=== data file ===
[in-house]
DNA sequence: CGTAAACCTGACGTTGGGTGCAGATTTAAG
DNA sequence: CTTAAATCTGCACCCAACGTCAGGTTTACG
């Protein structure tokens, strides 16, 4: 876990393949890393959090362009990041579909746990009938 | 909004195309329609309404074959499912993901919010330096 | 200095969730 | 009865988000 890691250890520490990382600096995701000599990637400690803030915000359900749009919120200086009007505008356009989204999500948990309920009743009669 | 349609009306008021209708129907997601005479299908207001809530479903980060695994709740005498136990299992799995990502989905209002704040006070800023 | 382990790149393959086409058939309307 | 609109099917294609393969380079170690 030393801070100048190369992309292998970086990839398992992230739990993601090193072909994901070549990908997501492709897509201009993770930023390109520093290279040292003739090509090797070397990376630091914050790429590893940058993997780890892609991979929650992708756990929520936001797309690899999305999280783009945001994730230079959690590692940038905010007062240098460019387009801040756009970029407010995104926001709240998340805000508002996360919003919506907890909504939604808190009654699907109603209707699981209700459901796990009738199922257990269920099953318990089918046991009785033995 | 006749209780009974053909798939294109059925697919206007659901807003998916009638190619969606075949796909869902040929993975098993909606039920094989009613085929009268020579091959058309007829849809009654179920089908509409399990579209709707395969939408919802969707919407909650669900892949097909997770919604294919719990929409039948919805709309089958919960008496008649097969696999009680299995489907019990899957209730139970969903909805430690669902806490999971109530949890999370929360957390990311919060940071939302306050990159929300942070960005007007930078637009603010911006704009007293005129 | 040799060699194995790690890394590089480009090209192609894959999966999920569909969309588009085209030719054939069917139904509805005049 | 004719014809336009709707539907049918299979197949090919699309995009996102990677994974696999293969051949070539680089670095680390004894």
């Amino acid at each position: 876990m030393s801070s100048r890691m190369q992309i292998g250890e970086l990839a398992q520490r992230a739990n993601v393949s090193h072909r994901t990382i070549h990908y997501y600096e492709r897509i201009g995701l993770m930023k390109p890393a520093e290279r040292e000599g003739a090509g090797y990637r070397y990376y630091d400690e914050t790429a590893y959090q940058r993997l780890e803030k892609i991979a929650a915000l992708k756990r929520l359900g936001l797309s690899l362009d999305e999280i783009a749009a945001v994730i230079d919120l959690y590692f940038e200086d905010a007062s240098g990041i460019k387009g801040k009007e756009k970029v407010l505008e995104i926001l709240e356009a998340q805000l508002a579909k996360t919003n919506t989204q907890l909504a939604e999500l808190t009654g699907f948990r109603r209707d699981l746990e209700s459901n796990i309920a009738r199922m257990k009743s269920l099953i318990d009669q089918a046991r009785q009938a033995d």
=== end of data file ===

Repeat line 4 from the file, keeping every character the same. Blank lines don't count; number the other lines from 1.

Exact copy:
């Protein structure tokens, strides 16, 4: 876990393949890393959090362009990041579909746990009938 | 909004195309329609309404074959499912993901919010330096 | 200095969730 | 009865988000 890691250890520490990382600096995701000599990637400690803030915000359900749009919120200086009007505008356009989204999500948990309920009743009669 | 349609009306008021209708129907997601005479299908207001809530479903980060695994709740005498136990299992799995990502989905209002704040006070800023 | 382990790149393959086409058939309307 | 609109099917294609393969380079170690 030393801070100048190369992309292998970086990839398992992230739990993601090193072909994901070549990908997501492709897509201009993770930023390109520093290279040292003739090509090797070397990376630091914050790429590893940058993997780890892609991979929650992708756990929520936001797309690899999305999280783009945001994730230079959690590692940038905010007062240098460019387009801040756009970029407010995104926001709240998340805000508002996360919003919506907890909504939604808190009654699907109603209707699981209700459901796990009738199922257990269920099953318990089918046991009785033995 | 006749209780009974053909798939294109059925697919206007659901807003998916009638190619969606075949796909869902040929993975098993909606039920094989009613085929009268020579091959058309007829849809009654179920089908509409399990579209709707395969939408919802969707919407909650669900892949097909997770919604294919719990929409039948919805709309089958919960008496008649097969696999009680299995489907019990899957209730139970969903909805430690669902806490999971109530949890999370929360957390990311919060940071939302306050990159929300942070960005007007930078637009603010911006704009007293005129 | 040799060699194995790690890394590089480009090209192609894959999966999920569909969309588009085209030719054939069917139904509805005049 | 004719014809336009709707539907049918299979197949090919699309995009996102990677994974696999293969051949070539680089670095680390004894």